England had delivered a thoroughly disappointing European Championships in ’88, losing all three of their matches, and there was a lot of pressure on manager Bobby Robson at the start of the qualifiers in Group 2 of the UEFA zone. Being first seed in a group of four possibly flattered them slightly on current form, but still they were favourites. They would first and foremost have to fend off Sweden and Poland, but also knew Albania had to be taken seriously, especially away from home, as going to Tirana is never easy for any team.
Manager Robson had succeeded Ron Greenwood after the ’82 World Cup in Spain. He had failed to take England to the European Championships in France in ’84, but guided them both to Mexico ’86 and West Germany ’88. He had suffered quarter final pain at the hand of ‘God’ in Mexico, while the English had been exposed by their group stage rivals in Germany, even losing to one of the home nations as the Republic of Ireland had won their opening group encounter from a Ray Houghton header. The pressure was on the distinguished 55 year old by the start of the qualification campaign.
England had seen a few players quit the international scene after the European Championships: Arsenal’s left back Kenny Sansom, Man United’s right back Viv Anderson, and midfield maestro Glenn Hoddle, now of Monaco in France. Ageing midfielder Peter Reid, Everton, had also announced his retirement from international football. They were all fine, capable players, but one did feel that England could well live without them. There were indeed rising stars in English football, and perhaps none more so than midfielder Paul Gascoigne from Newcastle, who was 21 as the qualification tournament was about to start. There seemed to be a lot of attacking talent available to Mr Robson: wingers John Barnes and Chris Waddle were players of excellent calibre, and in Barcelona striker Gary Lineker they had one of the finest forwards in the business. Peter Beardsley of Liverpool also had to be considered, and there was the emerging David Platt of Aston Villa, who perhaps was still not seriously seen as a candidate for a national team squad though.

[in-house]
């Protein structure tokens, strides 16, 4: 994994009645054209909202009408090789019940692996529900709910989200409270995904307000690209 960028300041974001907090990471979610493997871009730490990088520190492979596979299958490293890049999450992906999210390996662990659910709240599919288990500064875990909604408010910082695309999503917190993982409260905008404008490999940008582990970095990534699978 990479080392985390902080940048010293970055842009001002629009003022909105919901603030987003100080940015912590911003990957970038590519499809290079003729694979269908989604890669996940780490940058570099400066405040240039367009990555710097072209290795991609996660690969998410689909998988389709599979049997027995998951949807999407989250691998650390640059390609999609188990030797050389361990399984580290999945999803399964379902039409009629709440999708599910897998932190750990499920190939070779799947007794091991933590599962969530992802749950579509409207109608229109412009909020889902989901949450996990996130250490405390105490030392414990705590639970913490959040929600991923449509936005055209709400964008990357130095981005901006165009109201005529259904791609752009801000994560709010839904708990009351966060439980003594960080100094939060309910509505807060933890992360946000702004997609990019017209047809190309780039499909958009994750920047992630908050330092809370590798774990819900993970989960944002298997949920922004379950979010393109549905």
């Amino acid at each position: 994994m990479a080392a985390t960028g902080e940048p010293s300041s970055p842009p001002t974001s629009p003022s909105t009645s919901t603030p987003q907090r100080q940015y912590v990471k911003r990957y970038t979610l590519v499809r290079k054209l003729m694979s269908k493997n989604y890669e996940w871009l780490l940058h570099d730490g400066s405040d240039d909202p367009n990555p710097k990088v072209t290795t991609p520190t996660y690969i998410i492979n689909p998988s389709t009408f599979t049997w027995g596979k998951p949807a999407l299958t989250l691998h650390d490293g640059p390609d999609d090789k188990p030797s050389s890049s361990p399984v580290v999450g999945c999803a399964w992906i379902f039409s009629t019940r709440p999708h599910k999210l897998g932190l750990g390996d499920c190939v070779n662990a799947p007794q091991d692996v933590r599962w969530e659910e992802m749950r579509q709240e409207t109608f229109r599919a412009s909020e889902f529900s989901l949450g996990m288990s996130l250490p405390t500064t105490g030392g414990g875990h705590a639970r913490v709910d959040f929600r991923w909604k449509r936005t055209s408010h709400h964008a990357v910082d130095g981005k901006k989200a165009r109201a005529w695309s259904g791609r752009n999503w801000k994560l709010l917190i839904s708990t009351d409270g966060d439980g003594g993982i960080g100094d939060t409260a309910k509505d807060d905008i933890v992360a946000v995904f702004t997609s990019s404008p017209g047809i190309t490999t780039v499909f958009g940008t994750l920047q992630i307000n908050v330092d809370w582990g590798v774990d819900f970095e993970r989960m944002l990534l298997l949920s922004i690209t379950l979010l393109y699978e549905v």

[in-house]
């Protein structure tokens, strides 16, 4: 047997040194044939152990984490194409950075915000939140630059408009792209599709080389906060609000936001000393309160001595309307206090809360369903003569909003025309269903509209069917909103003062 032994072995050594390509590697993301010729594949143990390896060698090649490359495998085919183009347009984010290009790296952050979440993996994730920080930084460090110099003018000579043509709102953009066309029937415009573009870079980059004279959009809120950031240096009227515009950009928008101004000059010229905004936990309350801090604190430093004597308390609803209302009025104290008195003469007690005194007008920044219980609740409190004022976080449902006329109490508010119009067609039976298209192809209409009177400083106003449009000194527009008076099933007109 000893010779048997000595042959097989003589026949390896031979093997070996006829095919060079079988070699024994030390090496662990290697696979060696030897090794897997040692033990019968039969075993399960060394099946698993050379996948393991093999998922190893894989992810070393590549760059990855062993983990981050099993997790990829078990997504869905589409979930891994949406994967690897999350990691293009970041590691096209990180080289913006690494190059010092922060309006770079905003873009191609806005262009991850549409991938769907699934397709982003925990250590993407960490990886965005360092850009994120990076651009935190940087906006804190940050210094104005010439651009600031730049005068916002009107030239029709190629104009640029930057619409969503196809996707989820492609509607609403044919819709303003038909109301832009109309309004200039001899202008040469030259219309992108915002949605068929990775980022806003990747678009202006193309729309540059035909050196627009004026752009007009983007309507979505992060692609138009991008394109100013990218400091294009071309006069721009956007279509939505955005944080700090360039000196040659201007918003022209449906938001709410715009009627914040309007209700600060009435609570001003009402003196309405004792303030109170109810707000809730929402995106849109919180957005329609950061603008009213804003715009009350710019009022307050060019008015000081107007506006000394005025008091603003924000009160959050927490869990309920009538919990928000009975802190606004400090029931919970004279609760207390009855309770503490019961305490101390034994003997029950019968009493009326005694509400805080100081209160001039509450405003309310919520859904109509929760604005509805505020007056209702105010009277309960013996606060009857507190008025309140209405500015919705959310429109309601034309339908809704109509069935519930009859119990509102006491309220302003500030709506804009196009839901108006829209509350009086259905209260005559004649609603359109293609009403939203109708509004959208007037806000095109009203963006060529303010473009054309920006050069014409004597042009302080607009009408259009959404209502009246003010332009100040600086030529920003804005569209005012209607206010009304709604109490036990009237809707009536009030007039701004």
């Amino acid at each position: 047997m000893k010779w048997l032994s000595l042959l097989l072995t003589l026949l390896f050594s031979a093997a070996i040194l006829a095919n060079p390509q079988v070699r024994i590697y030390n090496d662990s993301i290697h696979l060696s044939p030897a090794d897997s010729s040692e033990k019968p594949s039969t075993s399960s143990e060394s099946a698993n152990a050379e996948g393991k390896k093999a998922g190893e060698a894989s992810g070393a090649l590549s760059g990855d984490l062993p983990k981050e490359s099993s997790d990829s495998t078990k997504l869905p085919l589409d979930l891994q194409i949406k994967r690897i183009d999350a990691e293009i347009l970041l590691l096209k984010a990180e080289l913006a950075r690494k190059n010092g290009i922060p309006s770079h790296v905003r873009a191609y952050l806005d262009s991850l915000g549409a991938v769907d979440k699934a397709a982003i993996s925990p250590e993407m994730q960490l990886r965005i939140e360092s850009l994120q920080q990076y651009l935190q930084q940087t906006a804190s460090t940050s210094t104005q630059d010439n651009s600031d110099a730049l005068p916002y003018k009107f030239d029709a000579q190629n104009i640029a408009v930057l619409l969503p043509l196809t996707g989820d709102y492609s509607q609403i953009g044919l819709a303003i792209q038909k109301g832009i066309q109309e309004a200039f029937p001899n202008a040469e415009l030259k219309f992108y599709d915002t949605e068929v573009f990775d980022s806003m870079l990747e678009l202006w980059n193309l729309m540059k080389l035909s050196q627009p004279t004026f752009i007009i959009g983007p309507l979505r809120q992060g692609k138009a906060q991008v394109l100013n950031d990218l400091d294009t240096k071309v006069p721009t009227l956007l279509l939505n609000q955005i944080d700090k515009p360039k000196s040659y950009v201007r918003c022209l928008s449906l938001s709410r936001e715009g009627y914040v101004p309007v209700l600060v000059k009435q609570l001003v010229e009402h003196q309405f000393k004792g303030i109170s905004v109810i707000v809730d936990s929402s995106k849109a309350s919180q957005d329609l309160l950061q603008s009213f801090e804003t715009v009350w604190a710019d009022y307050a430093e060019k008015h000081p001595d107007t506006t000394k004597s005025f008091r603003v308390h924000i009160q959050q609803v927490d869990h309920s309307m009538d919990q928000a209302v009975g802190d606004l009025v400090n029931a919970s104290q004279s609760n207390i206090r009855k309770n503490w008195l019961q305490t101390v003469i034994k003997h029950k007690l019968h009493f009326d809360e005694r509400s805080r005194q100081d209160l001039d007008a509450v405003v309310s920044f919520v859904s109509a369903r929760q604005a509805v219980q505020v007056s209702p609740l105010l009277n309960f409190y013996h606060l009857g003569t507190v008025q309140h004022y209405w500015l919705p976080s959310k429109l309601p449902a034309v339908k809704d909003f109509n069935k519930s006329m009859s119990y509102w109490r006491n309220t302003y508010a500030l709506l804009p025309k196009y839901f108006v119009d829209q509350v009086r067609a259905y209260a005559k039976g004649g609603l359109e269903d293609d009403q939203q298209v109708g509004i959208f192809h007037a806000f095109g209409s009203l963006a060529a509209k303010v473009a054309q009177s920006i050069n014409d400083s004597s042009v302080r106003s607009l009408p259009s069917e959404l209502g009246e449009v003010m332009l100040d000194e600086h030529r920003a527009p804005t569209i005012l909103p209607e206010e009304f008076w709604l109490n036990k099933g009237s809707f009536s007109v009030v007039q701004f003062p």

England would prepare for their first qualification tie, at home to Sweden, with one single game: They would be taking on Sweden’s neighbours and arch rivals Denmark at Wembley. This would happen three months after the dismal European Championships exit, and five weeks before it all began in earnest.
14.09.1988 England 1-0 Denmark
Line-up (4-4-2): Shilton (Woods h-t) – Stevens, Adams (Walker 65), Butcher, Pearce – Rocastle, Robson (c), Webb, Hodge – Beardsley (Gascoigne 85), Harford (Cottee 70)
Neil Webb’s first half goal proved decisive, and the win will have been important for the English after the dismal showing in West Germany over the summer. Bobby Robson had given debuts to Arsenal’s fine right sided midfielder David Rocastle, Nottingham Forest’s young centre back Des Walker, and indeed Newcastle’s very talented midfielder Paul Gascoigne. Bobby Robson had called up a large squad for this friendly, which included David Seaman, Mel Sterland, Tony Dorigo, Gary Pallister, Michael Thomas, Paul Davis, John Barnes and Gary Lineker.